Gardener in the summer, associate in the winter
The months leading up to Christmas, a period Amazonians refer to as peak, are the most exciting time of the year in Amazon’s fulfilment centres (FC). They are also the busiest, with millions of customers all over the world shopping for gifts for their loved ones: in the UK, in previous years, we have sold over 5,000 items per minute on Black Friday! This is why all hands are needed on deck and, in addition to the thousands of associates permanently working in fulfilment centres across the UK, temporary associates come in for the season to offer a helping hand. John Sheerin, from Doncaster, is one of them: a peak veteran (this year will be is his eighth), but also a successful entrepreneur who found his pace by balancing two seasonal jobs.
From the garden to the warehouse
John decided to start his own garden maintenance business 14 years ago, after a decade in the Armed Forces. “I had always enjoyed gardening and I wanted to give it a try. To my surprise, my agenda started filling with appointments from the very first week!” he recalls. With time his business, called Green Fingers, flourished: by now, John has around 60 regular customers keeping him busy in spring and summer. “I love my job: I enjoy working outdoors and meeting people. Some of my regulars have become almost friends,” he says. There is only one downside: the work is seasonal. “Around September, the grass stops growing. As a father of two, my problem was to find some kind of winter work to supplement my income, yet retaining the flexibility to come back to my business in spring.”
John went through several seasonal jobs, mostly in local factories and warehouses. “It was hit and miss. Some places were good, some less,” he recalls. Then, in 2010, the first Amazon site opened in Doncaster. “The building was huge, it was impossible not to notice it,” he remembers. “I was curious to find out what was happening inside.” Eager to try something new, John applied and got hired by an agency as a temporary associate. His first role was in the inbound sector, receiving pallets of products that were sold on the Amazon website. “What impressed me the most when I got in was how professional everyone looked. There were no oil leaks on the floor, nobody shouting or running about: everyone knew what they were doing.”
A well-oiled machine
John remembers fitting in quite easily: “We went through an induction process, called ‘Day Zero’: we received health and safety training and were taken on a tour of the building. I felt part of the group straight away.” Temporary associates worked side by side with permanent Amazon staff.
He participated in the fun activities organised during peak (“Once we had a Michael Bublé sing-along,” he says) and got to witness behind the scenes of days like Black Friday: “You can tell when there’s a good offer on certain items, because you can literally see them fly out of the door. I have seen pallets being emptied in a matter of hours! But it’s a sleek operation, there is no panic: it’s a well-oiled machine.”
At the end of that year’s peak, it was time for John to make a choice: “I ended up enjoying it more than I thought I would. I was offered a permanent position, but spring was around the corner and I was looking forward to going back to my business,” he says. “So I said ‘thank you, I’ll see you in the autumn’. And that is what I have done ever since.”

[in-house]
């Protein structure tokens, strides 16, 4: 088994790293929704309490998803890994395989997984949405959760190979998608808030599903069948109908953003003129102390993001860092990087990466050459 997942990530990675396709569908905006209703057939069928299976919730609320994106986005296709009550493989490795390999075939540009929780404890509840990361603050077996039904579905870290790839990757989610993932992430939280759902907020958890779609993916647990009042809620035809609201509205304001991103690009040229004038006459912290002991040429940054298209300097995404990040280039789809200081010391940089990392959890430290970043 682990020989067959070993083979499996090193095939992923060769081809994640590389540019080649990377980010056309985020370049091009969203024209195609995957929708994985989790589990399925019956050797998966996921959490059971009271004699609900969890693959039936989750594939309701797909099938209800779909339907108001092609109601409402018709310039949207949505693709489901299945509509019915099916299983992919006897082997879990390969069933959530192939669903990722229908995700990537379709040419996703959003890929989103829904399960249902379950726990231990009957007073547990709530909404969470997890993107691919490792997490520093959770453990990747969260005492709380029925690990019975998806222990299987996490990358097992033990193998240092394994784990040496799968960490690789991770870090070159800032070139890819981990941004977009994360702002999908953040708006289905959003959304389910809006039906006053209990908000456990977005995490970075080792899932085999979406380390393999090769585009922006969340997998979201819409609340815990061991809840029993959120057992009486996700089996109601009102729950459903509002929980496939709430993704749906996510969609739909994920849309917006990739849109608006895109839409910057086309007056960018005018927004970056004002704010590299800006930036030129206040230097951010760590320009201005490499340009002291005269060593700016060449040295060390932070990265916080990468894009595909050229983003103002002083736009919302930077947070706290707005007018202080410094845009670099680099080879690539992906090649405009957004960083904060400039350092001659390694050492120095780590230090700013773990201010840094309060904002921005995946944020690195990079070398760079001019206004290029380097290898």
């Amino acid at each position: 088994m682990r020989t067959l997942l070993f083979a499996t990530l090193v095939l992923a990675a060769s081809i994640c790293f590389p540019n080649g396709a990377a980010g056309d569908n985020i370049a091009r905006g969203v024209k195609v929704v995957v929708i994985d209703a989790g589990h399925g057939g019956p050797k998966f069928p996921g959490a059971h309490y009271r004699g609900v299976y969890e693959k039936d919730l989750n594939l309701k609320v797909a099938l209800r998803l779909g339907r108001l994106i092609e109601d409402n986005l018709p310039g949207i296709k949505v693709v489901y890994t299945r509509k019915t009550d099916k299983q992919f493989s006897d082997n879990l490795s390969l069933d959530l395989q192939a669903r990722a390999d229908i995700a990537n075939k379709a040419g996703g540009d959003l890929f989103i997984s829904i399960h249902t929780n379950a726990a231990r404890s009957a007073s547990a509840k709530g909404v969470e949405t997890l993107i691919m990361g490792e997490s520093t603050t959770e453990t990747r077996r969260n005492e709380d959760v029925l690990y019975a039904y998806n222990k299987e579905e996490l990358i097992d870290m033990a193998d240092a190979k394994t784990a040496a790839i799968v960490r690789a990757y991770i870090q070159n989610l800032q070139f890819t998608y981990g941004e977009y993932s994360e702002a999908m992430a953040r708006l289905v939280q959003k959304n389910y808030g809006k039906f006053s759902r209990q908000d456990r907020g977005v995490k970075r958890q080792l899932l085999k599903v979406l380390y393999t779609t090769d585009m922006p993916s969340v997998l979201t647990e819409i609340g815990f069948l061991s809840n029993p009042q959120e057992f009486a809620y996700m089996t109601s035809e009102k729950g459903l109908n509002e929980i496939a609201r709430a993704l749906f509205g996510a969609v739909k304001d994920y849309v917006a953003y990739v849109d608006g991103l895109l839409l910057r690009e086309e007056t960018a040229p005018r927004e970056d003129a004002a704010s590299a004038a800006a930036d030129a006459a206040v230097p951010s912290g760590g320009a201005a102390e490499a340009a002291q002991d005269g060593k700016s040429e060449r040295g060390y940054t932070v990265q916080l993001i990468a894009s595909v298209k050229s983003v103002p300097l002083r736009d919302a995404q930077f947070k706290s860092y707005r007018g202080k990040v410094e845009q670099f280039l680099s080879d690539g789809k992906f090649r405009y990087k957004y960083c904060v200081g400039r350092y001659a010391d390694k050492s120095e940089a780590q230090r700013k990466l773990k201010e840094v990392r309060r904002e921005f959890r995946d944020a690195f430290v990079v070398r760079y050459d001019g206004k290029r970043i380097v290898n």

In the years that followed, John covered various roles: from inbound to reach truck driver and packer. As his expertise grew, he was invited to step up and become a coach, helping new temps from his agency settle in – a job he particularly enjoyed. Now in his eighth peak, John is a Health & Safety manager, walking the floor to ensure new temporary associates are working safely. “I walk around and check in with all the newcomers, see how they are doing and if they have any questions two weeks after their Day Zero. We don’t want anyone to feel isolated.” The plus? “You get to know everybody and when, after a few days, you see them in the canteen making friends, it is really rewarding.”
In the meanwhile, three more Amazon sites have opened in the area. “It is lucky that the company has invested so heavily in Doncaster. People are obviously curious about this presence, I get questions all the time from family and friends. I always tell them to come and take a look for themselves, and to apply if they like what they see.” Over time, John has seen several fellow temps come back year after year, many moving into a permanent role as Amazon employees: “Some have progressed and become managers,” he says. But for him, the seasonal arrangement has been working just fine: “It has been perfect: just as my normal work is naturally slowing down, Amazon is in need of additional help. Come spring, I can go back to my interests.” Besides managing his gardening business, John is actually a keen runner: “My 14-year-old son got me to try, and I found I really liked it. This year, I have run three half-marathons and a full marathon: the sense of achievement is amazing.”
When asked about his wish for the future, John thinks for a moment. “If this year I was offered a permanent position again, I might be tempted to take it,” he admits. “Climate is changing, this past year has been challenging for gardeners, and I feel I am getting to an age when I would like to ‘settle down’. This time, I could see myself staying.”